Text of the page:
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Me acepté tal cual soy

1
vote

Everyone

I'm doing what I hope is "light reading" considering the magazine is called "TV Y Novellas" and I'm doing sort of ok. I ran into a Q&A section with some celeb named Thalía and she says the following:

"Estoy balanceada,aceptada. Finalmente hice la paz conmigo misma; me acepté tal cual soy, con defectos, virtudes, buenos y malos ratos...."

The gist is obvious but I have 3 grammar issues.

  1. The adjective "balanceado" doesn't seem to exist.

Neither my 3 dictionaries nor your site seem to know about it. My guess would be "balanced" but then again that is always translated as "equilibrado".

  1. The adjective "aceptado" doesn't seem to exist either.

Same problem and here I'm not even sure what she wants to convey. She feels accepted or acceptable ?

  1. "Me acepté". None of my dictionaries mention "aceptarse" at all. You guys only have one translation "to be pleased" but that doesn't make a lot of sense. This would translate her sentence into "I was pleased with who I am".

I'm pretty sure she is saying "I accepted (or have come to accept) myself as I am..." so it looks to me like "aceptarse" is one of the fewer pronominal verbs that actually mean just what they say "to (insert verb here) oneself" rather than a case where reflexive use changes the meaning of the verb.

Thoughts ?

2451 views
updated JUN 7, 2010
posted by stucky101

6 Answers

2
votes

Balanceado = balancear

Aceptado = aceptar

Both are participles used as adjectives.

updated JUN 7, 2010
edited by Goyo
posted by Goyo
1
vote

Guys

Yes, I was aware of the participles but clearly they were used here as adjectives. Does this mean that "aceptado" exists only as a participle but is also commonly used as adjective ? If yes is that grammatically correct ? If so wouldn't it be more correct to say that "aceptado" is both a participle and an adjective ?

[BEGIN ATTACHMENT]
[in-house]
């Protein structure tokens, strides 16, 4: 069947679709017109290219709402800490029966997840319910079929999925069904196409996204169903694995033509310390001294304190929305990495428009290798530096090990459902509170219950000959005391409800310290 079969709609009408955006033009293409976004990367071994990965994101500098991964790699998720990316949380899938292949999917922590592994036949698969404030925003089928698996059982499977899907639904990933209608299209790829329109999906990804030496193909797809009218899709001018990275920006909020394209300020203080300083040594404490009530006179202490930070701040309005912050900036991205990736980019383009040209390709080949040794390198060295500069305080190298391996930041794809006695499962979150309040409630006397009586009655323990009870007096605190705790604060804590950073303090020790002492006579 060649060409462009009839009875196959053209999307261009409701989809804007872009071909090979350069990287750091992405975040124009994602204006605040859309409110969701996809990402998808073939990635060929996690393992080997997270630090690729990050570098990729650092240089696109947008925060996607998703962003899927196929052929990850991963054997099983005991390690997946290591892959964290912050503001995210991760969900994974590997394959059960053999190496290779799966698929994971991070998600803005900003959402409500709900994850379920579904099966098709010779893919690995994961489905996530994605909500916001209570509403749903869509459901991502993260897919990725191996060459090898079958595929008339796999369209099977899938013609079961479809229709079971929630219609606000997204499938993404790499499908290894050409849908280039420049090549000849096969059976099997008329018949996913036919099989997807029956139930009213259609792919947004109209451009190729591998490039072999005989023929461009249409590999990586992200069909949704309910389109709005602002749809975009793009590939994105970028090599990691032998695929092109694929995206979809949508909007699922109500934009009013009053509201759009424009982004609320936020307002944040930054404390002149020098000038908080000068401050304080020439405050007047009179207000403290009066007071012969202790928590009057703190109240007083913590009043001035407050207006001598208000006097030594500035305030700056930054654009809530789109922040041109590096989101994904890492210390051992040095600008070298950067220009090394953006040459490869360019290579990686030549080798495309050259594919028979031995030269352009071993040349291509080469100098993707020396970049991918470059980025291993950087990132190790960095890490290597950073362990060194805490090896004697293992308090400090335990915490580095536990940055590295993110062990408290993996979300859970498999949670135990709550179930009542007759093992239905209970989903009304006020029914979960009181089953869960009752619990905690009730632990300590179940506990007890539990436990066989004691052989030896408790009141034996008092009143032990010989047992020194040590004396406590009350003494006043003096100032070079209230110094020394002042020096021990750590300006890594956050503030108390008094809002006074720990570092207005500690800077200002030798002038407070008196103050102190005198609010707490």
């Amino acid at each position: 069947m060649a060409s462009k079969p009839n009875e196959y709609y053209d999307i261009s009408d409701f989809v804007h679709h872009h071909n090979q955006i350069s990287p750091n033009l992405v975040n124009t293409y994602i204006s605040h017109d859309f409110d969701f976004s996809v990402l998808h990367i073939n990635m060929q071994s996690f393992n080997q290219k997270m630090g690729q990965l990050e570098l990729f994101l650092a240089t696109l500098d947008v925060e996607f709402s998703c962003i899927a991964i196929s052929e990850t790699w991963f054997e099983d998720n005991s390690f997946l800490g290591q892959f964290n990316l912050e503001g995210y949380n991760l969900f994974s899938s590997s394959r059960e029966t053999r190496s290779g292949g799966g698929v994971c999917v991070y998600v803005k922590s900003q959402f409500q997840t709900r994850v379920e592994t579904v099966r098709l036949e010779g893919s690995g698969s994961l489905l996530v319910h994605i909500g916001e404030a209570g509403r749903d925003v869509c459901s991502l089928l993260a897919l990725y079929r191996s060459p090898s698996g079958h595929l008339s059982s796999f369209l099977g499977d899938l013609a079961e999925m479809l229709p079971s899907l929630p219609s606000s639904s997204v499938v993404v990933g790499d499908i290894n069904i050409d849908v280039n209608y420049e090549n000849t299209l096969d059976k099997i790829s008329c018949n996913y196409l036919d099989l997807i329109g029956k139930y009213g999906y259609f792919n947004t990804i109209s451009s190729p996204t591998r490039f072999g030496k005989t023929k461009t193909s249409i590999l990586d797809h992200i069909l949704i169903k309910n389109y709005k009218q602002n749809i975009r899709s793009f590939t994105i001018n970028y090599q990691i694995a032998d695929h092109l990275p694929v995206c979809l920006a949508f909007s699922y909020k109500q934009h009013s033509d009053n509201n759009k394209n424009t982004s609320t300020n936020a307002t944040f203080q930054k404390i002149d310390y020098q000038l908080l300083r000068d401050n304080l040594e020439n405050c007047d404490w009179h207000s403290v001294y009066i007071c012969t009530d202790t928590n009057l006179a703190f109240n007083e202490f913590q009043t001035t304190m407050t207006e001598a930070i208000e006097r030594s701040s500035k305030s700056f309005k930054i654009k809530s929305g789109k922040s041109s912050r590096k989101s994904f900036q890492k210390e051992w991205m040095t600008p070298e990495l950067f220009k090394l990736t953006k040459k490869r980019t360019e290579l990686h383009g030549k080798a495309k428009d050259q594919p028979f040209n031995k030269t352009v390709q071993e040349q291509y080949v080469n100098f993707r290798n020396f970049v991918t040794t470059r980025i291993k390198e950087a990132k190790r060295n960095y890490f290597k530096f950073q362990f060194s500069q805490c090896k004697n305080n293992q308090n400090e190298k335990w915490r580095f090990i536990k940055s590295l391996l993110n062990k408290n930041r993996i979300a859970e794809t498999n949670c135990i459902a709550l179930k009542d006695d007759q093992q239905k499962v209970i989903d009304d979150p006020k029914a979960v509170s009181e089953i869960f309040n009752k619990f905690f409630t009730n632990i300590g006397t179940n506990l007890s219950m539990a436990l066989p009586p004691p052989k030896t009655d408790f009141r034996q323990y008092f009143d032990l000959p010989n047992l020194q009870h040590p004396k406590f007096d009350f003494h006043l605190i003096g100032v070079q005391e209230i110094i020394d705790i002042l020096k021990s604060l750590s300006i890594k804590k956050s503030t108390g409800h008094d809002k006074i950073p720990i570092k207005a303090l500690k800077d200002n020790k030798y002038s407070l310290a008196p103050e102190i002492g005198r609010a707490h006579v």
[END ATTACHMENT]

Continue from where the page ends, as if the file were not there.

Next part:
I guess I'm confused about the "participle used as an adjective" part of your answer.

Is this accepted colloquialism or 100% correct ? If correct shouldn't the adjective be properly documented as well ?

I know I'm being a hair-splitter right now but it's because I still often mix up adjectives and participles since they're usually so similar so it helps to have them clearly marked.

updated JUN 7, 2010
posted by stucky101
Dictionaries ain't perfect and their editorial committees make a great many decisions about what should or should not be included, often based on frequency of use or other considerations like forgetfulness or even prejudice. - geofc, JUN 6, 2010
As a rule of thumb, any participle of any verb can be used adjectivally. - geofc, JUN 6, 2010
1
vote

Thanks everyone. That's pretty much what I thought but I wanted to doublecheck.

updated JUN 7, 2010
posted by stucky101
1
vote

You can make reflexive verbs out of many verbs just to mean that you're doing it to yourself or that the action of the verb is reflected towards yourself. Therefore, not ALL of them might be in the dictionary. Like in english, you can add "yourself" to many verbs to get the same effect. Same with participles used as adjectives, just look for the main verb. Balenceado(a) does mean balanced, such as "una dieta balenceada" - a balanced diet.

updated JUN 7, 2010
posted by socceryo3
1
vote

If you double click on the words "balanceado" and "aceptado", a translation should appear in blue on your screen. In this case, "balanced" and "accepted" were shown.

A quick way to translate words in a post. Still some limitations though...

updated JUN 7, 2010
posted by DR1960
0
votes

You are definitely on the right track. See Goyo's answers.

me acepté tal cual soy = I accepted myself as I am.

updated JUN 6, 2010
posted by waltico
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